Spotlight Interview With Mick cantone
A new single from Mick Cantone released in classic A-side/ B-side format is a slightly psychedelic garage rock project with twists of classic rock elements and at times, a genuine 70's sonic tonality that works all too well.
The first track dubbed "Prodigal Son" is a guitar driven, theatrical feeling single that builds in harmonies and keeps that 70's aesthetic strong with an echo on the vocals that can really get you hooked.
The song is an excellent introduction to Cantone and his songwriting style as it displays his strength in creating something familiar but different at the same time.
The second track is called "Remember The Car Wash, Gerard!" and this one feels more like a lost Ween track as the organs play an imperative part in the songs construction and also brings to mind artists like Dylan and Young at times.
With a unique and descriptive lyrical approach and songwriting feel clicks without a hitch and you realize Cantone has something a bit special with this release.
The single follows his previous album release, Songs For An Activist which features a handful of songs that all have that staple sound you come to love quickly.
We wanted to have a chat with Mick Cantone about his releases and what's next for him.
RAG: Okay Mick, let's start with the "Prodigal Son". This track has a classic rock vibe to it with touches of psychedelia and a bit of a lo-fi feel. Where did this song come from?
Mick: Prodigal Son I had written many years ago as a result of playing around with an E minor chords and a G major. That progression reminded me of some songs by The Byrds and it went from there. The song basically wrote itself!
RAG: The B-Side "Remember The Car Wash, Gerard" was also quite classic feeling but had more of a Dylan undertone to it. This song gives off a bit of a Ween vibe. Not sure if you are familiar with Ween but I wanted to know what bands and artists actually did influence you as an artist?
Mick: My influences are diverse. The songs I released in 2020 drew inspiration from Dylan, The Kinks, Phil Ochs, The Replacements, Alan Price and The Byrds to name a few.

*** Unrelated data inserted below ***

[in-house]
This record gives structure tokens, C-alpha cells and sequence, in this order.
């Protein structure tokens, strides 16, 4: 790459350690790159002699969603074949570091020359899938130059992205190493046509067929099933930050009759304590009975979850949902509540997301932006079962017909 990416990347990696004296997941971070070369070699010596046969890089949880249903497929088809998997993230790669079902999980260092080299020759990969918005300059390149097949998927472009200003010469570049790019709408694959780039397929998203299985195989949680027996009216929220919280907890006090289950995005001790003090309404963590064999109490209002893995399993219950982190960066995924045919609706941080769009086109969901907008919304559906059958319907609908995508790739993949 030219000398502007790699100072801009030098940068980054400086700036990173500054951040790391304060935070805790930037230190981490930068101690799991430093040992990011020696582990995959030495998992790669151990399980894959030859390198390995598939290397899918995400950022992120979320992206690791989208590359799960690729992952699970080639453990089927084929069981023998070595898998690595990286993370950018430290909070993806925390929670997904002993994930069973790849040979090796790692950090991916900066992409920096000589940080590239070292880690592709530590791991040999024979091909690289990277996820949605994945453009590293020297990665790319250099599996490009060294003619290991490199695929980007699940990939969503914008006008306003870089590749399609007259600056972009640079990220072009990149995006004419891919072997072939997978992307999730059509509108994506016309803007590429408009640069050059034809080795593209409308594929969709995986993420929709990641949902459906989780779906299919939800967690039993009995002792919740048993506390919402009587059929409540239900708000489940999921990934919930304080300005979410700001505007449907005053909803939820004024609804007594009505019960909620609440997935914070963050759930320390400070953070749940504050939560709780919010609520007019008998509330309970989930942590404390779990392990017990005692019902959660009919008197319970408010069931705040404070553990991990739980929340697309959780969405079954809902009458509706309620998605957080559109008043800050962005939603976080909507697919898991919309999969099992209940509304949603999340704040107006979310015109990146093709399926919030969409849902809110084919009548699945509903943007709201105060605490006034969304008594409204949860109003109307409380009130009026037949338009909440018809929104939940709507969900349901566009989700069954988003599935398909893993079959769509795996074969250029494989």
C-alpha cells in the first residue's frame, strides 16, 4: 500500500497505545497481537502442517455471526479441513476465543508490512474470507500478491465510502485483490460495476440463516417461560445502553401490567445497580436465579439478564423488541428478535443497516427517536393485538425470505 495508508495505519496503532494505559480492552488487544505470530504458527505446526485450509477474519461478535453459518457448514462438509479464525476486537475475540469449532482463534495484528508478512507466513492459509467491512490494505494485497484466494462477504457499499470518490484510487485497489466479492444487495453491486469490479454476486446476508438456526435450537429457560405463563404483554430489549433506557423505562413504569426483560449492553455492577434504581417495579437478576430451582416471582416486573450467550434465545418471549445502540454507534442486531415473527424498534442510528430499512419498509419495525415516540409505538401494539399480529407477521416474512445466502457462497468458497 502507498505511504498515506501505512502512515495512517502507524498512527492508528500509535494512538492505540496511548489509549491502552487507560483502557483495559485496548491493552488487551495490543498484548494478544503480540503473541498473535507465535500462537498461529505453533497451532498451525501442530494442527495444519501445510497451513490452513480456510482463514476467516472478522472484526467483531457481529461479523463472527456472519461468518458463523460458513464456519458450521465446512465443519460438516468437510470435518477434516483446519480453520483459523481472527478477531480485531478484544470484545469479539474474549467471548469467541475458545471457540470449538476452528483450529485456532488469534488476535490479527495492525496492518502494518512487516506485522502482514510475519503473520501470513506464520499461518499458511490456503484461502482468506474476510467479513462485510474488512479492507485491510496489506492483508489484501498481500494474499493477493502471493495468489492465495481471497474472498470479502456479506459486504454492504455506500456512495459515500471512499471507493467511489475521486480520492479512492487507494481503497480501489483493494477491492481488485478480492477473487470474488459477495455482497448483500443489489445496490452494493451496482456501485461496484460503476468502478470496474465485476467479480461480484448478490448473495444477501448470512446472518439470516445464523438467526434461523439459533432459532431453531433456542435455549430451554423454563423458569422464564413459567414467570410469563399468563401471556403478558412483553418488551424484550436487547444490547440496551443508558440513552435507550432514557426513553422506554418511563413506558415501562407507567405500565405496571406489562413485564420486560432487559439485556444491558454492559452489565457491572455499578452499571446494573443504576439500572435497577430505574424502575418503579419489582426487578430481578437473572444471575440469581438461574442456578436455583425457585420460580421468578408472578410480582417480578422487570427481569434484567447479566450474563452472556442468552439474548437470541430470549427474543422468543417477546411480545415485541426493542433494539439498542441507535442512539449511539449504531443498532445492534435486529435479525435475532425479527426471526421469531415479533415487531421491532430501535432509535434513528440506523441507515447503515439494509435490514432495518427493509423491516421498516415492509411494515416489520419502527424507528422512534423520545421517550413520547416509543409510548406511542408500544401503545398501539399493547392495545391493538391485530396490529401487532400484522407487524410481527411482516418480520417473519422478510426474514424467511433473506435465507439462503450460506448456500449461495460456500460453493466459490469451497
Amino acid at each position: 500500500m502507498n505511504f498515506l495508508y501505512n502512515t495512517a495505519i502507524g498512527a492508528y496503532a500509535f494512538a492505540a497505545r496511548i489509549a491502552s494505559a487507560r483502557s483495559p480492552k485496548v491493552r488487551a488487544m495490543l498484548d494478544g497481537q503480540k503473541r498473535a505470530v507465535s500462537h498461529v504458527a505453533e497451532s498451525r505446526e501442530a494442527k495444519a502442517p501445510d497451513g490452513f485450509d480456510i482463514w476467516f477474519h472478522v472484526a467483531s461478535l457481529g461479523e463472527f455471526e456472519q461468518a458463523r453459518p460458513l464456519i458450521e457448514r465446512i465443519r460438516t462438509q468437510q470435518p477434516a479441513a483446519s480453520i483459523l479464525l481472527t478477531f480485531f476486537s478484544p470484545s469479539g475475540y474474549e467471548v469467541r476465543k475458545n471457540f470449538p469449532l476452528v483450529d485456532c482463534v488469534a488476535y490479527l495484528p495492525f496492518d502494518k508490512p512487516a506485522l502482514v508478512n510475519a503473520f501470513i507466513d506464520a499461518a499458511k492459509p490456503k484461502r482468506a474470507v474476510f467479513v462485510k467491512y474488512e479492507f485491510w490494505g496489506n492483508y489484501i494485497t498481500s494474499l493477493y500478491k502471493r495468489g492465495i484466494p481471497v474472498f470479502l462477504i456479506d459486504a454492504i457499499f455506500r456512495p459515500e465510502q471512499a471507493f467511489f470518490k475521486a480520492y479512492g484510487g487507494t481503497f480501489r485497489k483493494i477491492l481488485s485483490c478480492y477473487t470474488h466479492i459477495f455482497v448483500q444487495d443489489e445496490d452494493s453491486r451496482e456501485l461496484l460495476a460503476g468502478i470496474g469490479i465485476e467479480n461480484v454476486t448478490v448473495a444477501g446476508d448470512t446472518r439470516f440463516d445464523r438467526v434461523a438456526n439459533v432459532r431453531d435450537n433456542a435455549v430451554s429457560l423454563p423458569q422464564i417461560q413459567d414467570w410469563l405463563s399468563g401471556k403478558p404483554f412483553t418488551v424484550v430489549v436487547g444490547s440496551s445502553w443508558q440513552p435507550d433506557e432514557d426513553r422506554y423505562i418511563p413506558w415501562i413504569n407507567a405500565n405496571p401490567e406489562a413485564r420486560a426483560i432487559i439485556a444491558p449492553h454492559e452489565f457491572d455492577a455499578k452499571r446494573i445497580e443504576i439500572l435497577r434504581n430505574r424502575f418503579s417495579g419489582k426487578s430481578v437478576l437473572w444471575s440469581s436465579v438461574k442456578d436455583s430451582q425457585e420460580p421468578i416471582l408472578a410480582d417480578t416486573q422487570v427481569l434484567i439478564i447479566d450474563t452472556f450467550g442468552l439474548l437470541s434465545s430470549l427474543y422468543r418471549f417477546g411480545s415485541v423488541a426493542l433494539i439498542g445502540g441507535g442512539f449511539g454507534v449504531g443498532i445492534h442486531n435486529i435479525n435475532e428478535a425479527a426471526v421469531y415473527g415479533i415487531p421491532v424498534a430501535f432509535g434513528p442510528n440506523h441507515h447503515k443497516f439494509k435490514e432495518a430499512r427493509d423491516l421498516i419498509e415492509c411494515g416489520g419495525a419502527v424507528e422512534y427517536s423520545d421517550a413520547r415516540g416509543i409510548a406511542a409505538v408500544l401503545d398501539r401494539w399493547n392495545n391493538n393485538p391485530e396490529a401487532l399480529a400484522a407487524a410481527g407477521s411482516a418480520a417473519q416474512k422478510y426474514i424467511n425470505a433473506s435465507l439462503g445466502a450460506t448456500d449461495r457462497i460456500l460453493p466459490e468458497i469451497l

RAG: How did all this start for you?
Mick: I was always musically inclined from a young age. I took up the guitar when I was 15 and in college, I was playing on a semi-professional level. Other things happened in my life that took me away from music but I have returned!
RAG: This single is a follow up to your album release entitled Songs For An Activist correct?
Mick: Yes, it is. I commenced recording a follow-up album to Songs For An Activist but during the recording, I decided to record and release the Prodigal Son/Remember the Car Wash, Gerard single as it had more in common stylistically with Songs For An Activist. A farewell to one musical path and hello to another one.
RAG: I found it interesting that album had both stereo and mono versions on it. What gave you that idea?
Mick: Much of the music I enjoy and am inspired by was released in the 1960s and mono mixes were the rule as AM radio, car radios and most record players couldn't play stereo records. All the major bands supervised the mono mixes and the radically different stereo mixes were often done without their involvement.
With Alexa, soundbars, and similar devices, we have come full circle as far as I am concerned. I create mono and stereo mixes of my albums for this reason. Stereo mixes for listening at home in order to chill out on your stereo and mono mixes for streaming. Singles are ALWAYS in mono. Also, let me point out that my mono mixes are not mere fold downs of the stereo mixes but are unique, dedicated mixes with their own highlights.
RAG: What sort of non-musical things inspire you to write?
Mick: Places, people that I meet, friendships, romantic relationships, memories, dreams, films I have watched, books I have read. As a songwriter, it is vital to always keep one's mind, heart and senses open to inspiration.
RAG: What are you doing when you're NOT working on music?
Mick: charity work, freelance art instruction, making visual art, spending precious time with family and friends.
RAG: Do you think you might try and perform live when the time comes?
Mick: I had a few gigs lined up until the COVID-19 pandemic put paid to them. I was able, however, to do live streaming gigs from home on Facebook and Instagram, which raised up a lot of people's spirits.
I am itching to play out and once this pandemic is in the rear view mirror, I will be flogging my new project upon the audiences.
RAG: What's next for you?
Mick: I have decided for the next album, which is completed save for mastering, to embrace the psychedelic and baroque pop/rock sounds I am an ardent fan of. Folk-rock was great to do, but it was somewhat limiting for me.
This new material is being released under the band name Children of Minerva. So far, it comprises my friend Amy Green, who writes the lyrics and myself contributing the music.
The first fruits of our labors, a single entitled "In the Shelter of Spring", co-written by Amy, my friend Mike Morrone and I, will be released on March 26th on Bandcamp.com. The album, titled "Nec Forma Est Verum" (Latin for "In Beauty, There is Truth"), will be released later in the year as a streaming release (mono) and a limited-edition LP with download code (stereo).
RAG: Before we go, what would you like to say to fans of the music?
Mick: To the fans: thank you for joining me on this journey and I hope you will continue to accompany me as fans and friends. Be good to one another and love one another.